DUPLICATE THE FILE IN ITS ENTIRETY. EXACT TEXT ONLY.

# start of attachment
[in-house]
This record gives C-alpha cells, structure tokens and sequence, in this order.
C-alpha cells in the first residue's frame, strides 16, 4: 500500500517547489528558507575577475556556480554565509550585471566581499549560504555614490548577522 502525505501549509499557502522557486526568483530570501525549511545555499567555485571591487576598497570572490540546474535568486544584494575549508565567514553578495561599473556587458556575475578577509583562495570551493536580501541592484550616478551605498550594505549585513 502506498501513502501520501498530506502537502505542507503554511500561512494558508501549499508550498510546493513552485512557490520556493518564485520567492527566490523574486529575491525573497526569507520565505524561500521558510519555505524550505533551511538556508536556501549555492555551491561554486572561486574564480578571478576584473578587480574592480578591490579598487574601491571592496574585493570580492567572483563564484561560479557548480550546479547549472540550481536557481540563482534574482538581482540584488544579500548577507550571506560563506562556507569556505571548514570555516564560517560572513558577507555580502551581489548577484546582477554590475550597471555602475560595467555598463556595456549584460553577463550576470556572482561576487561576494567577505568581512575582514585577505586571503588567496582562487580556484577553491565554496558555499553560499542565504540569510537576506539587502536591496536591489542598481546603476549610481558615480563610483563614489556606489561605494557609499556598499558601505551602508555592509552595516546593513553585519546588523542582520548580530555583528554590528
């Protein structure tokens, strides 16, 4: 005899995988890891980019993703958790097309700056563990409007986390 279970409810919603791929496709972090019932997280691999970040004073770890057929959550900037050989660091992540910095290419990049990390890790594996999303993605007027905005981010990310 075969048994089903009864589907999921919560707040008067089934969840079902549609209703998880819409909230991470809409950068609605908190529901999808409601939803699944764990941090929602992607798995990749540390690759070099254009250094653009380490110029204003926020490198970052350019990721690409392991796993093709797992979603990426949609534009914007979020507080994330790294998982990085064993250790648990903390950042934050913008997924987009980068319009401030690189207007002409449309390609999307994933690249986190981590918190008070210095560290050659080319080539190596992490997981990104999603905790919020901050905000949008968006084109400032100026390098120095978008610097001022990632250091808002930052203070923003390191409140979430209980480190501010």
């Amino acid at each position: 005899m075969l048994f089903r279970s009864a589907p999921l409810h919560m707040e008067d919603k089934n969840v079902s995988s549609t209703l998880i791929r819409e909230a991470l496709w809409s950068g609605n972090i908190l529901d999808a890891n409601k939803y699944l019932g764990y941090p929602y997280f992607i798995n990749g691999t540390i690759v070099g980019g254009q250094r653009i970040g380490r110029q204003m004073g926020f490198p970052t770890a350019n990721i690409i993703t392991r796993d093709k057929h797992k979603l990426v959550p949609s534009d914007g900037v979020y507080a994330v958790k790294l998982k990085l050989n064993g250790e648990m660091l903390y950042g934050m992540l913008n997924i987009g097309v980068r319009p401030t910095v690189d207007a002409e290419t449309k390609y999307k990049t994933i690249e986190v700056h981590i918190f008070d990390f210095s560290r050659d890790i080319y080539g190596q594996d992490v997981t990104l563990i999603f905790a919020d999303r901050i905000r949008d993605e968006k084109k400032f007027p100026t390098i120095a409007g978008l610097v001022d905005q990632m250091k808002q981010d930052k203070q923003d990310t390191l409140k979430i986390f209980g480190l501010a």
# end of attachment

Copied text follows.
[in-house]
This record gives C-alpha cells, structure tokens and sequence, in this order.
C-alpha cells in the first residue's frame, strides 16, 4: 500500500517547489528558507575577475556556480554565509550585471566581499549560504555614490548577522 502525505501549509499557502522557486526568483530570501525549511545555499567555485571591487576598497570572490540546474535568486544584494575549508565567514553578495561599473556587458556575475578577509583562495570551493536580501541592484550616478551605498550594505549585513 502506498501513502501520501498530506502537502505542507503554511500561512494558508501549499508550498510546493513552485512557490520556493518564485520567492527566490523574486529575491525573497526569507520565505524561500521558510519555505524550505533551511538556508536556501549555492555551491561554486572561486574564480578571478576584473578587480574592480578591490579598487574601491571592496574585493570580492567572483563564484561560479557548480550546479547549472540550481536557481540563482534574482538581482540584488544579500548577507550571506560563506562556507569556505571548514570555516564560517560572513558577507555580502551581489548577484546582477554590475550597471555602475560595467555598463556595456549584460553577463550576470556572482561576487561576494567577505568581512575582514585577505586571503588567496582562487580556484577553491565554496558555499553560499542565504540569510537576506539587502536591496536591489542598481546603476549610481558615480563610483563614489556606489561605494557609499556598499558601505551602508555592509552595516546593513553585519546588523542582520548580530555583528554590528
């Protein structure tokens, strides 16, 4: 005899995988890891980019993703958790097309700056563990409007986390 279970409810919603791929496709972090019932997280691999970040004073770890057929959550900037050989660091992540910095290419990049990390890790594996999303993605007027905005981010990310 075969048994089903009864589907999921919560707040008067089934969840079902549609209703998880819409909230991470809409950068609605908190529901999808409601939803699944764990941090929602992607798995990749540390690759070099254009250094653009380490110029204003926020490198970052350019990721690409392991796993093709797992979603990426949609534009914007979020507080994330790294998982990085064993250790648990903390950042934050913008997924987009980068319009401030690189207007002409449309390609999307994933690249986190981590918190008070210095560290050659080319080539190596992490997981990104999603905790919020901050905000949008968006084109400032100026390098120095978008610097001022990632250091808002930052203070923003390191409140979430209980480190501010």
């Amino acid at each position: 005899m075969l048994f089903r279970s009864a589907p999921l409810h919560m707040e008067d919603k089934n969840v079902s995988s549609t209703l998880i791929r819409e909230a991470l496709w809409s950068g609605n972090i908190l529901d999808a890891n409601k939803y699944l019932g764990y941090p929602y997280f992607i798995n990749g691999t540390i690759v070099g980019g254009q250094r653009i970040g380490r110029q204003m004073g926020f490198p970052t770890a350019n990721i690409i993703t392991r796993d093709k057929h797992k979603l990426v959550p949609s534009d914007g900037v979020y507080a994330v958790k790294l998982k990085l050989n064993g250790e648990m660091l903390y950042g934050m992540l913008n997924i987009g097309v980068r319009p401030t910095v690189d207007a002409e290419t449309k390609y999307k990049t994933i690249e986190v700056h981590i918190f008070d990390f210095s560290r050659d890790i080319y080539g190596q594996d992490v997981t990104l563990i999603f905790a919020d999303r901050i905000r949008d993605e968006k084109k400032f007027p100026t390098i120095a409007g978008l610097v001022d905005q990632m250091k808002q981010d930052k203070q923003d990310t390191l409140k979430i986390f209980g480190l501010a």